This post is about the tragic story about a nurse in England who may have committed suicide because she was prank called by two DJs
People on Twitter quickly starting debating the morality of this story and whether or not the Australian DJs are morally culpable for the nurse's apparent suicide over their prank. It was fascinating to see the various arguments put forth, and it was the ones that defended (or kind of defended) the prank that I do not agree with.
There is a large unreal sense pervading most of the discussion. Why did this prank work in the first place? The impersonation of the Queen and Prince Charles were horrible, who in their right mind would fall for it?
Well, we know the answer to that question. At least two well-educated nurses fell for it.
Why did they fall for such an obvious gag? From my experience trying to educate people about PC Security (and failing massively), it all comes down to humans are at nature, a trusting species. Many, if not most people, want to trust other people. And that trust extends to unsolicited communications whether it be hucksters at your door, over the phone, on the web, or via e-mail and instant messaging.
It is this trust that causes people to buy a water heater with a 30 year punitive contract at the door, give their credit card to a "Web security company" because of a pop-up on their computer, or subscribe to the notion that Ezra Levant knows what he's talking about. (I digress, moving on....)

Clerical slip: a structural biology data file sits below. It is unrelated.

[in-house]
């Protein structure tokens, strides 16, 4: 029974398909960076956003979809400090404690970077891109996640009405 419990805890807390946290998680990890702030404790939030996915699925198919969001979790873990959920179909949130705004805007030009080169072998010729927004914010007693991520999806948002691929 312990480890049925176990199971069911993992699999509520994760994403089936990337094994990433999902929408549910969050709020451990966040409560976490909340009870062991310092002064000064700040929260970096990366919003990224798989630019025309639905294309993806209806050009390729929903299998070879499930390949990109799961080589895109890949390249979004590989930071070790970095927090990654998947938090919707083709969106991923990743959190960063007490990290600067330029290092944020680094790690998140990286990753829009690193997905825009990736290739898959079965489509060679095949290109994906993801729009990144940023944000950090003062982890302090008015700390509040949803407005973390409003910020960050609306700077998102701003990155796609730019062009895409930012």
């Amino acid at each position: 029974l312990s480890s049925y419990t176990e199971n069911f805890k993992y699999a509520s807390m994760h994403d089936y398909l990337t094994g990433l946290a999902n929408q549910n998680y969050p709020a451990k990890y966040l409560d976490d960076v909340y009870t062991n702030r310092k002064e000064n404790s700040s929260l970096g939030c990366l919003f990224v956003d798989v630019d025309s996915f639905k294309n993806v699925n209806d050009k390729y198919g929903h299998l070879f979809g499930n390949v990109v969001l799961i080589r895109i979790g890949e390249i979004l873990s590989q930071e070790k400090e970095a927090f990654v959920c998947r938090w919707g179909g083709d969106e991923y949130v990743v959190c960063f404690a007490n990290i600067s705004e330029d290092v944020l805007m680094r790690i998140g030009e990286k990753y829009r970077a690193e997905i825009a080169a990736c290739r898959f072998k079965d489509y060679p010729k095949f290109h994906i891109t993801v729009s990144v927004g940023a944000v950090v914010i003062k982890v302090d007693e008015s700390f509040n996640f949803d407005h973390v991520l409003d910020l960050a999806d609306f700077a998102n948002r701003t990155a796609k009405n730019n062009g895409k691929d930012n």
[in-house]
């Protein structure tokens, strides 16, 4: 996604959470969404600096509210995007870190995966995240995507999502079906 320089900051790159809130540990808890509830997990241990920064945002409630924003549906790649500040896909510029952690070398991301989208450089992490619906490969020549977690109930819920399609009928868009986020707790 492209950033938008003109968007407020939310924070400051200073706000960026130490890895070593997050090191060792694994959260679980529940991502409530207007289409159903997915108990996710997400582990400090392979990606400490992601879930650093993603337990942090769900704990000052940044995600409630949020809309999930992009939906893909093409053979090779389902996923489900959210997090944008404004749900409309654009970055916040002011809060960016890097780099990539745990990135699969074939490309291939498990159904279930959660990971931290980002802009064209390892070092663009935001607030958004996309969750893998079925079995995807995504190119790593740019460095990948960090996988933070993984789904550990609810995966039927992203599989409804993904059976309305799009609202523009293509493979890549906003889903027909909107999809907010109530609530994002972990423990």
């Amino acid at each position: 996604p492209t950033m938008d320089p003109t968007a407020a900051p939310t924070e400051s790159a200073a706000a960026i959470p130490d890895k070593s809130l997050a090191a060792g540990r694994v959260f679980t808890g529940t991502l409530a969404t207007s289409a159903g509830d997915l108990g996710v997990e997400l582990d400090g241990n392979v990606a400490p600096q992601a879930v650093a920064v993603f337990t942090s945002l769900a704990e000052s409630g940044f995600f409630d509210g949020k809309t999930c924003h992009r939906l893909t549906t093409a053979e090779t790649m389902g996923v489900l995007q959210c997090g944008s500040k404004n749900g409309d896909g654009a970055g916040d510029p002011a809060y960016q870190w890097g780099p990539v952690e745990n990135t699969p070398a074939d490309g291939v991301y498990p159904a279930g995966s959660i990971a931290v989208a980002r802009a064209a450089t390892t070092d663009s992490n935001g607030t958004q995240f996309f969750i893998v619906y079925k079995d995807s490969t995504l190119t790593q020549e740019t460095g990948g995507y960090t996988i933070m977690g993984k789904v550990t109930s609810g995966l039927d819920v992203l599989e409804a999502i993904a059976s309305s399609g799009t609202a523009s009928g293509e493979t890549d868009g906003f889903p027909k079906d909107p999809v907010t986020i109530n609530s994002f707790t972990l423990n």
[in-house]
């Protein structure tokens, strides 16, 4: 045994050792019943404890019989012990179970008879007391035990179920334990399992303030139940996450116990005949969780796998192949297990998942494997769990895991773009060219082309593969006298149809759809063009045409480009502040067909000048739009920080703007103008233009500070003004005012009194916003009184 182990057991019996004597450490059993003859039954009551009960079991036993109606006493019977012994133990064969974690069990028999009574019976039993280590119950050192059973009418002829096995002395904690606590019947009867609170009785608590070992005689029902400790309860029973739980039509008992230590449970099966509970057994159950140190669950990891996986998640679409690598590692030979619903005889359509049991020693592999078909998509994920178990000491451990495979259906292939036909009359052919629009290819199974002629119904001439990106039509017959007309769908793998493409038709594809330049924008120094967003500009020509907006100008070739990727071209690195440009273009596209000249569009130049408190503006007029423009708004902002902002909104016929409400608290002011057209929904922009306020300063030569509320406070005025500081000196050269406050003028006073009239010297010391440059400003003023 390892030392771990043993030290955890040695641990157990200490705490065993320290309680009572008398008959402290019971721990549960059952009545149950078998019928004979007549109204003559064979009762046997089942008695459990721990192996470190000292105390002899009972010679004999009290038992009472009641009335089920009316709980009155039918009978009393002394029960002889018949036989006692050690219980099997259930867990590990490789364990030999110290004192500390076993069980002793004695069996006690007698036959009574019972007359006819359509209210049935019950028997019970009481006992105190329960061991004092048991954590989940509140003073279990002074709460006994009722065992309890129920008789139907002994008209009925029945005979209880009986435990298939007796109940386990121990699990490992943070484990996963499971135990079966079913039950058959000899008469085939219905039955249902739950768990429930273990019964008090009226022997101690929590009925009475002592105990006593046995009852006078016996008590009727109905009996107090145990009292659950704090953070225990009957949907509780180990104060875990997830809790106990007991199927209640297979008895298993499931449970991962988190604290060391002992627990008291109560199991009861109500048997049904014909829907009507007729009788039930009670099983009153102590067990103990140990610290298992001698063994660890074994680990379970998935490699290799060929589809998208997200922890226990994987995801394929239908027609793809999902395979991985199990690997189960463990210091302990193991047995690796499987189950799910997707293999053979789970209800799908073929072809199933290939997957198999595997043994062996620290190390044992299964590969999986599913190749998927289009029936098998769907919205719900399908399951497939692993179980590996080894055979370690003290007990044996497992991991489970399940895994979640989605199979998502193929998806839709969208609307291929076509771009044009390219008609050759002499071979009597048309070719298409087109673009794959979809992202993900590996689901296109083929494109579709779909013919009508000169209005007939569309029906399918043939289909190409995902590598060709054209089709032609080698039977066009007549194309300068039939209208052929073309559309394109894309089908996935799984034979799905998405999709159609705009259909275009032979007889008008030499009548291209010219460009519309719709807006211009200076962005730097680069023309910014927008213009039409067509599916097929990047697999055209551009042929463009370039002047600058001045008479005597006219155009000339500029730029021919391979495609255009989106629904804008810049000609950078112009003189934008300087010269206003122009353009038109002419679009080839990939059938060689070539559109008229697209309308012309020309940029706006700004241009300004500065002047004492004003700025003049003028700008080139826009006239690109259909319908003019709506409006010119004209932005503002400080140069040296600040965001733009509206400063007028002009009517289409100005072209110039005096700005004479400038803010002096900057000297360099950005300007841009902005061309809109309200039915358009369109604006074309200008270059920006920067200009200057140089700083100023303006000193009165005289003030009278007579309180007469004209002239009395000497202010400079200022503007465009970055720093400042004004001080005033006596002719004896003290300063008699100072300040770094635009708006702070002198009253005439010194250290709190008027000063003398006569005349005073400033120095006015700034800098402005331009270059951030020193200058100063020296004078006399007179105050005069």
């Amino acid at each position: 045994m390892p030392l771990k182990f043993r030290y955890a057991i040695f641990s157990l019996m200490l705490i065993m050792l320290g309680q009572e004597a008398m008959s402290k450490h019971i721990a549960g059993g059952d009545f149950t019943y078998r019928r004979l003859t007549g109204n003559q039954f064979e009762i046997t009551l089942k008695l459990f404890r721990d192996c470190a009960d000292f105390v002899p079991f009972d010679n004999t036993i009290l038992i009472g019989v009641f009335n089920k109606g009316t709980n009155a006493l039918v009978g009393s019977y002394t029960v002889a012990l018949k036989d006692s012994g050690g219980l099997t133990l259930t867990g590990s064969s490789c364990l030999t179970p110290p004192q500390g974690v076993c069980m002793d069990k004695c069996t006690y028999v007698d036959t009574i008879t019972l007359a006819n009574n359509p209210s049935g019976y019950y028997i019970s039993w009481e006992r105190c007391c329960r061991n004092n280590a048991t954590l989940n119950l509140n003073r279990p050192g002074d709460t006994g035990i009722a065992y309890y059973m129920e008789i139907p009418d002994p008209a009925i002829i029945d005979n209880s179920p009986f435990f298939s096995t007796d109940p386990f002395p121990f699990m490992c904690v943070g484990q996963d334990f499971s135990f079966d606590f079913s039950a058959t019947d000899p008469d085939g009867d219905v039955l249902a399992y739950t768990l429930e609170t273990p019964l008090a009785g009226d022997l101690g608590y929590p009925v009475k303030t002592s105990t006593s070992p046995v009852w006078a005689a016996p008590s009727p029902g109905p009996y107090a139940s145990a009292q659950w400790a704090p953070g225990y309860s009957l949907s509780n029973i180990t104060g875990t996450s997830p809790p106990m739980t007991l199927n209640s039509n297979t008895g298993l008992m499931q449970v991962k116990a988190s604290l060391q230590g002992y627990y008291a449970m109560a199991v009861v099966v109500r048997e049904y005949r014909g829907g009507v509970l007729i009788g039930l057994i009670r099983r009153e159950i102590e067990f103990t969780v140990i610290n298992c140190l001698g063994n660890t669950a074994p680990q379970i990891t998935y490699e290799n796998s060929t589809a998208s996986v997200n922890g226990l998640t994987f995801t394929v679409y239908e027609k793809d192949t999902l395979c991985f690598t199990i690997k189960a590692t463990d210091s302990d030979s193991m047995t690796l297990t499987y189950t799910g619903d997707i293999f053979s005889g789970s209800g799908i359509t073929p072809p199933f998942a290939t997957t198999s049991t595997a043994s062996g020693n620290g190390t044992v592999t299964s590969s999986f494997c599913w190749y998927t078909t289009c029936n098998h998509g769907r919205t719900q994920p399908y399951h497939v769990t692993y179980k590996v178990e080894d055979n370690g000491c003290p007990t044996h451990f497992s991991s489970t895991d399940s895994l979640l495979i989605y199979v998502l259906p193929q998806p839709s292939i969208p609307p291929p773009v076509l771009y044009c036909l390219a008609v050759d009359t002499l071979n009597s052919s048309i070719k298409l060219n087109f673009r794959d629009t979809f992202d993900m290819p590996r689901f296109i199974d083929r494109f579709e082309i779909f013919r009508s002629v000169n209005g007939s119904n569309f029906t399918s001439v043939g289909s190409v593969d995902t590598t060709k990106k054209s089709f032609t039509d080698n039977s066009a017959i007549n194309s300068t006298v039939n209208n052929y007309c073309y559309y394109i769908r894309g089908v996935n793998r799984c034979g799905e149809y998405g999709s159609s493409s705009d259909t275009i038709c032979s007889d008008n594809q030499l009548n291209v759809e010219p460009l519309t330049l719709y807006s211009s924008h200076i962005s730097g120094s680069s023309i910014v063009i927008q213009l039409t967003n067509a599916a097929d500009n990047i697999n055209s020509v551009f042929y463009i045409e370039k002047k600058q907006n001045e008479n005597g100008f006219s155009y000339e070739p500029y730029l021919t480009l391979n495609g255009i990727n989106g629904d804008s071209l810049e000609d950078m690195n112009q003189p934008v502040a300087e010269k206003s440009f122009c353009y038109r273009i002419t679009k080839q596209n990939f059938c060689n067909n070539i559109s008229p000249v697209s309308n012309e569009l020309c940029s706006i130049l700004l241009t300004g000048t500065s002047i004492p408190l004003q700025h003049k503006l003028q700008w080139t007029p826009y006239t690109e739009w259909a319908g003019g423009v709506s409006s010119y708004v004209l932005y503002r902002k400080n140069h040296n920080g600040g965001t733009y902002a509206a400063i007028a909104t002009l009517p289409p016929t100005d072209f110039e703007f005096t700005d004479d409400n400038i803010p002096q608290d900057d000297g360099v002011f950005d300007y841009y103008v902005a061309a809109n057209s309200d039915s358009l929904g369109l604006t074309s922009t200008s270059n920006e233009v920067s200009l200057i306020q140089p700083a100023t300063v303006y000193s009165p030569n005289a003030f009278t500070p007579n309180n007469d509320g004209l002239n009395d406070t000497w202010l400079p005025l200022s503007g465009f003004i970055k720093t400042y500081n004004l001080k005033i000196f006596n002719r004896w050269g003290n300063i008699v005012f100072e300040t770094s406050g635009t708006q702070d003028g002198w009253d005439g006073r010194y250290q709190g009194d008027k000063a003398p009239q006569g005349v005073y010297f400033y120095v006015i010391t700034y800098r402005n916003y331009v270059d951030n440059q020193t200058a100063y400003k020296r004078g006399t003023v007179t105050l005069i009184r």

This trust is why gag shows and prank calls work. If people were not trusting, Just-For-Laughs Gags would not exist as a show.
And this is why I generally do not like pranks and gags perpetrated by strangers on unsuspecting victims. It is a violation of the unspoken trust social contract we have with each other. When you ask, "hey buddy, got the time?" you don't suspect for a minute that the person you ask will prank you and give you a spurious answer. For most people, their "bullshit antennae" is rarely even on, never mind tuned with a high degree of accuracy.
To build up the proper degree of cynicism, people need to be burned to learn that fire is hot. It is experience that is the best teacher. Which means that you have to be burned first. And even more surprisingly, you may have to be burnt multiple times before you catch on.
So back to the hospital. Many on Twitter assume that the hospital did not have a proper security procedure in place. We don't know that for sure. I can testify that the best security always falls apart because people have to implement it, and since people are trusting by default, that security can and will fail.
How is a nurse trained to be a nurse? Do medical schools teach them how to answer phones and go through an exercise of learning to determine liars, pranksters and criminals from common folk? Of course not. When the hospital implements a security protocol, does the training consist mainly of a manual that staff read and sign off that they read it? Probably. Intense training to teach how to tell a liar from an honest person is expensive and time consuming.
It was a nurse answering the phone. (This is normal worldwide, as far as I know.) Is that nurse in a high stress occupation where most of her skills and mental energy is expended taking care of her patients? Absolutely. Is answering the phone a distraction she doesn't need but is part of her job none-the-less? Absolutely.
And that's why this prank really rubs me the wrong way. Taking advantage of people who are just trying to do their job, and violating their trust is damned near criminal. Life is hard enough as it is, there is no need to add to someone else's burden, because you do not know how well they will cope with it.